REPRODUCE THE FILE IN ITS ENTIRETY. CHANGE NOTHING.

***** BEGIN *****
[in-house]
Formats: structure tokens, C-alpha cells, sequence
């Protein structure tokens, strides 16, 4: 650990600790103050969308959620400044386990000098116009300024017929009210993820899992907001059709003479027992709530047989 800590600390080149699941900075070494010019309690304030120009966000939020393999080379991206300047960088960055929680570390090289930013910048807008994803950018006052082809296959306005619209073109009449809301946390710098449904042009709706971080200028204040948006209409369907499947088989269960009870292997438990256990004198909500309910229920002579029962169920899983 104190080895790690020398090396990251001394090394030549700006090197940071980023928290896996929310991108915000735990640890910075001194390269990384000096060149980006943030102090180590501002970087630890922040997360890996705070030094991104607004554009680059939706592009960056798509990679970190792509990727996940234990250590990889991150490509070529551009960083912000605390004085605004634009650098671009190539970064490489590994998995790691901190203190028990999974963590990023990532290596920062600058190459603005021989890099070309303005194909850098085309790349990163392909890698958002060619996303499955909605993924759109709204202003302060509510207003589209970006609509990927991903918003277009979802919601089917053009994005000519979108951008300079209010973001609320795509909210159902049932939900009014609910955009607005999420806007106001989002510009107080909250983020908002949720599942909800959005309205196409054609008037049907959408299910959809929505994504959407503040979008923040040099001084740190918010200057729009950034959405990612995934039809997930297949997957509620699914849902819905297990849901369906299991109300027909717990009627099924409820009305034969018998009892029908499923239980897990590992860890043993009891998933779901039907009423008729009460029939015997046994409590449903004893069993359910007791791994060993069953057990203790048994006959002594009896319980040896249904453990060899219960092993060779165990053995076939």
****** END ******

[in-house]
Formats: structure tokens, C-alpha cells, sequence
């Protein structure tokens, strides 16, 4: 650990600790103050969308959620400044386990000098116009300024017929009210993820899992907001059709003479027992709530047989 800590600390080149699941900075070494010019309690304030120009966000939020393999080379991206300047960088960055929680570390090289930013910048807008994803950018006052082809296959306005619209073109009449809301946390710098449904042009709706971080200028204040948006209409369907499947088989269960009870292997438990256990004198909500309910229920002579029962169920899983 104190080895790690020398090396990251001394090394030549700006090197940071980023928290896996929310991108915000735990640890910075001194390269990384000096060149980006943030102090180590501002970087630890922040997360890996705070030094991104607004554009680059939706592009960056798509990679970190792509990727996940234990250590990889991150490509070529551009960083912000605390004085605004634009650098671009190539970064490489590994998995790691901190203190028990999974963590990023990532290596920062600058190459603005021989890099070309303005194909850098085309790349990163392909890698958002060619996303499955909605993924759109709204202003302060509510207003589209970006609509990927991903918003277009979802919601089917053009994005000519979108951008300079209010973001609320795509909210159902049932939900009014609910955009607005999420806007106001989002510009107080909250983020908002949720599942909800959005309205196409054609008037049907959408299910959809929505994504959407503040979008923040040099001084740190918010200057729009950034959405990612995934039809997930297949997957509620699914849902819905297990849901369906299991109300027909717990009627099924409820009305034969018998009892029908499923239980897990590992860890043993009891998933779901039907009423008729009460029939015997046994409590449903004893069993359910007791791994060993069953057990203790048994006959002594009896319980040896249904453990060899219960092993060779165990053995076939």